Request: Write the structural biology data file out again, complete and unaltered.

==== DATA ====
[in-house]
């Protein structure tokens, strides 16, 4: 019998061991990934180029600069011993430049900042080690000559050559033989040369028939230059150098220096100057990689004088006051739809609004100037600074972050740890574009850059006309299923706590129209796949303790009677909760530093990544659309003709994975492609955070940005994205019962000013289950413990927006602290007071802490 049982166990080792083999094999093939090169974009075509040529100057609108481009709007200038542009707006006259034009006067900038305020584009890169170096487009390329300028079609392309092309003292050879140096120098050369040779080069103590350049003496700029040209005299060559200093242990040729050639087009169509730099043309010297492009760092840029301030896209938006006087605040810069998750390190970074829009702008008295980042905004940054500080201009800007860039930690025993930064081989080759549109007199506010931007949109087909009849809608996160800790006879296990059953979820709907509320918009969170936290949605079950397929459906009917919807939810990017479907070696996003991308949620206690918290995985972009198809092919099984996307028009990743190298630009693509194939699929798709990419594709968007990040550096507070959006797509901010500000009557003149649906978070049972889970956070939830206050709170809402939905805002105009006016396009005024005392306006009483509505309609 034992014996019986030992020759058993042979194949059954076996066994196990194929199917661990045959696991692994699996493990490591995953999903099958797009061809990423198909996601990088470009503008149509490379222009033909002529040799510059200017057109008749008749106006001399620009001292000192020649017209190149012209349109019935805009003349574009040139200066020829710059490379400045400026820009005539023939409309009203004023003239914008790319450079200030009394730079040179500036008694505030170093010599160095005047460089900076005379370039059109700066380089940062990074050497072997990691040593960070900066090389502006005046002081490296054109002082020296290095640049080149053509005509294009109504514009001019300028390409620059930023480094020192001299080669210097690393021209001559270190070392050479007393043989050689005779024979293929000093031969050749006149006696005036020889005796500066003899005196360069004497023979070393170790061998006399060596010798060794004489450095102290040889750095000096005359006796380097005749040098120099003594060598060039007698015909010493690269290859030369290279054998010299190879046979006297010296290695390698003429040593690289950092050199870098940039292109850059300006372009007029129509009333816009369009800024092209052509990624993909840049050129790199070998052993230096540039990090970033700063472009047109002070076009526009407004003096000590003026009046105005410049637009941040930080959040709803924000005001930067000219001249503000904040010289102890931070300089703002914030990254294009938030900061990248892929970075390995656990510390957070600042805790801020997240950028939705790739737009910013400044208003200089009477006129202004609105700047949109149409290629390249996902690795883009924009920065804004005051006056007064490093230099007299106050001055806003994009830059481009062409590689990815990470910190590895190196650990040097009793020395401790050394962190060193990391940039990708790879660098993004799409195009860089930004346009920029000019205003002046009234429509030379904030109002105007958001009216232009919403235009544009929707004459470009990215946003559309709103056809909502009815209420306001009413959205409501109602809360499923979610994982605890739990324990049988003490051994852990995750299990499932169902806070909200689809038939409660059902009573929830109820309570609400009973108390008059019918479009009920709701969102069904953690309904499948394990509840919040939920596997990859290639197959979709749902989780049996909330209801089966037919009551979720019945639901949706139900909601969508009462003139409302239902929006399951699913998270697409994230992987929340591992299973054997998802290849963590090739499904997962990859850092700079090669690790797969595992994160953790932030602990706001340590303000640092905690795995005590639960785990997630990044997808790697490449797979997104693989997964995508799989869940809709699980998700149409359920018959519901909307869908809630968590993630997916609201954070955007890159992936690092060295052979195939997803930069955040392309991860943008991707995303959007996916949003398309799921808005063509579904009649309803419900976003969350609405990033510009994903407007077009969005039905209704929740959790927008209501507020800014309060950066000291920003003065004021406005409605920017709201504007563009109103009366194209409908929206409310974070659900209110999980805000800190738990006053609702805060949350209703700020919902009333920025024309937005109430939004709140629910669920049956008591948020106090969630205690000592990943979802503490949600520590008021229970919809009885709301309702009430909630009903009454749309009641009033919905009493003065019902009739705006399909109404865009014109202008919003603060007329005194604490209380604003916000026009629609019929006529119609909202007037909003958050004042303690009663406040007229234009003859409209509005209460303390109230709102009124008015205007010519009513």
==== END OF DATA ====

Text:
[in-house]
């Protein structure tokens, strides 16, 4: 019998061991990934180029600069011993430049900042080690000559050559033989040369028939230059150098220096100057990689004088006051739809609004100037600074972050740890574009850059006309299923706590129209796949303790009677909760530093990544659309003709994975492609955070940005994205019962000013289950413990927006602290007071802490 049982166990080792083999094999093939090169974009075509040529100057609108481009709007200038542009707006006259034009006067900038305020584009890169170096487009390329300028079609392309092309003292050879140096120098050369040779080069103590350049003496700029040209005299060559200093242990040729050639087009169509730099043309010297492009760092840029301030896209938006006087605040810069998750390190970074829009702008008295980042905004940054500080201009800007860039930690025993930064081989080759549109007199506010931007949109087909009849809608996160800790006879296990059953979820709907509320918009969170936290949605079950397929459906009917919807939810990017479907070696996003991308949620206690918290995985972009198809092919099984996307028009990743190298630009693509194939699929798709990419594709968007990040550096507070959006797509901010500000009557003149649906978070049972889970956070939830206050709170809402939905805002105009006016396009005024005392306006009483509505309609 034992014996019986030992020759058993042979194949059954076996066994196990194929199917661990045959696991692994699996493990490591995953999903099958797009061809990423198909996601990088470009503008149509490379222009033909002529040799510059200017057109008749008749106006001399620009001292000192020649017209190149012209349109019935805009003349574009040139200066020829710059490379400045400026820009005539023939409309009203004023003239914008790319450079200030009394730079040179500036008694505030170093010599160095005047460089900076005379370039059109700066380089940062990074050497072997990691040593960070900066090389502006005046002081490296054109002082020296290095640049080149053509005509294009109504514009001019300028390409620059930023480094020192001299080669210097690393021209001559270190070392050479007393043989050689005779024979293929000093031969050749006149006696005036020889005796500066003899005196360069004497023979070393170790061998006399060596010798060794004489450095102290040889750095000096005359006796380097005749040098120099003594060598060039007698015909010493690269290859030369290279054998010299190879046979006297010296290695390698003429040593690289950092050199870098940039292109850059300006372009007029129509009333816009369009800024092209052509990624993909840049050129790199070998052993230096540039990090970033700063472009047109002070076009526009407004003096000590003026009046105005410049637009941040930080959040709803924000005001930067000219001249503000904040010289102890931070300089703002914030990254294009938030900061990248892929970075390995656990510390957070600042805790801020997240950028939705790739737009910013400044208003200089009477006129202004609105700047949109149409290629390249996902690795883009924009920065804004005051006056007064490093230099007299106050001055806003994009830059481009062409590689990815990470910190590895190196650990040097009793020395401790050394962190060193990391940039990708790879660098993004799409195009860089930004346009920029000019205003002046009234429509030379904030109002105007958001009216232009919403235009544009929707004459470009990215946003559309709103056809909502009815209420306001009413959205409501109602809360499923979610994982605890739990324990049988003490051994852990995750299990499932169902806070909200689809038939409660059902009573929830109820309570609400009973108390008059019918479009009920709701969102069904953690309904499948394990509840919040939920596997990859290639197959979709749902989780049996909330209801089966037919009551979720019945639901949706139900909601969508009462003139409302239902929006399951699913998270697409994230992987929340591992299973054997998802290849963590090739499904997962990859850092700079090669690790797969595992994160953790932030602990706001340590303000640092905690795995005590639960785990997630990044997808790697490449797979997104693989997964995508799989869940809709699980998700149409359920018959519901909307869908809630968590993630997916609201954070955007890159992936690092060295052979195939997803930069955040392309991860943008991707995303959007996916949003398309799921808005063509579904009649309803419900976003969350609405990033510009994903407007077009969005039905209704929740959790927008209501507020800014309060950066000291920003003065004021406005409605920017709201504007563009109103009366194209409908929206409310974070659900209110999980805000800190738990006053609702805060949350209703700020919902009333920025024309937005109430939004709140629910669920049956008591948020106090969630205690000592990943979802503490949600520590008021229970919809009885709301309702009430909630009903009454749309009641009033919905009493003065019902009739705006399909109404865009014109202008919003603060007329005194604490209380604003916000026009629609019929006529119609909202007037909003958050004042303690009663406040007229234009003859409209509005209460303390109230709102009124008015205007010519009513």